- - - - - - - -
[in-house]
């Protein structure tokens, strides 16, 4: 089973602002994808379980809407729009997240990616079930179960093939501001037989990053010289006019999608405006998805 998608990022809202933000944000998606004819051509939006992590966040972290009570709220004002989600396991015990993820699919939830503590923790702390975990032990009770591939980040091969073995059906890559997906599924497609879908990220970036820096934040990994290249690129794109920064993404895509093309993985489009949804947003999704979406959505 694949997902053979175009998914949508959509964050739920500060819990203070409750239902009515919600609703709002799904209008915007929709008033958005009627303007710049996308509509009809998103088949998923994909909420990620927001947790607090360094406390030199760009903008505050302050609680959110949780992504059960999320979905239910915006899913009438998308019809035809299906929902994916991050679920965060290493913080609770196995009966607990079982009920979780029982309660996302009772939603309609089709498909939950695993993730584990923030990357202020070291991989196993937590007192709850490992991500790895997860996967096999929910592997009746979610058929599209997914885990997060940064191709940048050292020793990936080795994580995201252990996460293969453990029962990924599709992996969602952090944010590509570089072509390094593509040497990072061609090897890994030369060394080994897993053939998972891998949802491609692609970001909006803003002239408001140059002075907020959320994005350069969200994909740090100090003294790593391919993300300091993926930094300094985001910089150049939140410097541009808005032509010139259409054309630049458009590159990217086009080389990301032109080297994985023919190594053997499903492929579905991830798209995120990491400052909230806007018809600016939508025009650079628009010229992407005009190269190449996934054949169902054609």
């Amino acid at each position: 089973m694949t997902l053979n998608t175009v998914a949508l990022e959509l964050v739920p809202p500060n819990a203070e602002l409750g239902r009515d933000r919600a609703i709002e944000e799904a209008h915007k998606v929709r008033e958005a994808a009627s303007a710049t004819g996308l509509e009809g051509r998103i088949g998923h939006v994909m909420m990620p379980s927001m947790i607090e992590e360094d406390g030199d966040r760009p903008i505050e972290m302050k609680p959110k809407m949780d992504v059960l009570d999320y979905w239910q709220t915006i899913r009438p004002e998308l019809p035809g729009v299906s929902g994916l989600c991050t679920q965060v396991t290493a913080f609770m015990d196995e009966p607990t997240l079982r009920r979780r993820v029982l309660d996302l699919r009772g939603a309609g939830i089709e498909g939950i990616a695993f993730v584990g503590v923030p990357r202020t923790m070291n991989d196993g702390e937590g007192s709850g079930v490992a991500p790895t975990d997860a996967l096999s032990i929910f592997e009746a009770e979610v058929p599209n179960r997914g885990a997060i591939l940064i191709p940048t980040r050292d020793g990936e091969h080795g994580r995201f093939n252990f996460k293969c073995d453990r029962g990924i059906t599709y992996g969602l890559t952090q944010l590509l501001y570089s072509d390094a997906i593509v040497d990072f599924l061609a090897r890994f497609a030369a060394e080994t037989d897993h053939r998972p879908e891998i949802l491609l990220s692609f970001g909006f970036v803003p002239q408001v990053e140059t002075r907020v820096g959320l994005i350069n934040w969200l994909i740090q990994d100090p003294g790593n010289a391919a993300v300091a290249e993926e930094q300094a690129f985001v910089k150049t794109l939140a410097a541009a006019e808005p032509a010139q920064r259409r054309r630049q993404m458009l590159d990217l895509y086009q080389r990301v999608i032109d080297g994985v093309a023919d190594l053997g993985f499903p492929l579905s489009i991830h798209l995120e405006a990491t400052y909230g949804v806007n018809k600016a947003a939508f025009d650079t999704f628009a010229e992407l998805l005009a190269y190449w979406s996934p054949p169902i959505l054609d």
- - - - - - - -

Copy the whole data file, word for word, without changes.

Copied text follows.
[in-house]
């Protein structure tokens, strides 16, 4: 089973602002994808379980809407729009997240990616079930179960093939501001037989990053010289006019999608405006998805 998608990022809202933000944000998606004819051509939006992590966040972290009570709220004002989600396991015990993820699919939830503590923790702390975990032990009770591939980040091969073995059906890559997906599924497609879908990220970036820096934040990994290249690129794109920064993404895509093309993985489009949804947003999704979406959505 694949997902053979175009998914949508959509964050739920500060819990203070409750239902009515919600609703709002799904209008915007929709008033958005009627303007710049996308509509009809998103088949998923994909909420990620927001947790607090360094406390030199760009903008505050302050609680959110949780992504059960999320979905239910915006899913009438998308019809035809299906929902994916991050679920965060290493913080609770196995009966607990079982009920979780029982309660996302009772939603309609089709498909939950695993993730584990923030990357202020070291991989196993937590007192709850490992991500790895997860996967096999929910592997009746979610058929599209997914885990997060940064191709940048050292020793990936080795994580995201252990996460293969453990029962990924599709992996969602952090944010590509570089072509390094593509040497990072061609090897890994030369060394080994897993053939998972891998949802491609692609970001909006803003002239408001140059002075907020959320994005350069969200994909740090100090003294790593391919993300300091993926930094300094985001910089150049939140410097541009808005032509010139259409054309630049458009590159990217086009080389990301032109080297994985023919190594053997499903492929579905991830798209995120990491400052909230806007018809600016939508025009650079628009010229992407005009190269190449996934054949169902054609």
């Amino acid at each position: 089973m694949t997902l053979n998608t175009v998914a949508l990022e959509l964050v739920p809202p500060n819990a203070e602002l409750g239902r009515d933000r919600a609703i709002e944000e799904a209008h915007k998606v929709r008033e958005a994808a009627s303007a710049t004819g996308l509509e009809g051509r998103i088949g998923h939006v994909m909420m990620p379980s927001m947790i607090e992590e360094d406390g030199d966040r760009p903008i505050e972290m302050k609680p959110k809407m949780d992504v059960l009570d999320y979905w239910q709220t915006i899913r009438p004002e998308l019809p035809g729009v299906s929902g994916l989600c991050t679920q965060v396991t290493a913080f609770m015990d196995e009966p607990t997240l079982r009920r979780r993820v029982l309660d996302l699919r009772g939603a309609g939830i089709e498909g939950i990616a695993f993730v584990g503590v923030p990357r202020t923790m070291n991989d196993g702390e937590g007192s709850g079930v490992a991500p790895t975990d997860a996967l096999s032990i929910f592997e009746a009770e979610v058929p599209n179960r997914g885990a997060i591939l940064i191709p940048t980040r050292d020793g990936e091969h080795g994580r995201f093939n252990f996460k293969c073995d453990r029962g990924i059906t599709y992996g969602l890559t952090q944010l590509l501001y570089s072509d390094a997906i593509v040497d990072f599924l061609a090897r890994f497609a030369a060394e080994t037989d897993h053939r998972p879908e891998i949802l491609l990220s692609f970001g909006f970036v803003p002239q408001v990053e140059t002075r907020v820096g959320l994005i350069n934040w969200l994909i740090q990994d100090p003294g790593n010289a391919a993300v300091a290249e993926e930094q300094a690129f985001v910089k150049t794109l939140a410097a541009a006019e808005p032509a010139q920064r259409r054309r630049q993404m458009l590159d990217l895509y086009q080389r990301v999608i032109d080297g994985v093309a023919d190594l053997g993985f499903p492929l579905s489009i991830h798209l995120e405006a990491t400052y909230g949804v806007n018809k600016a947003a939508f025009d650079t999704f628009a010229e992407l998805l005009a190269y190449w979406s996934p054949p169902i959505l054609d």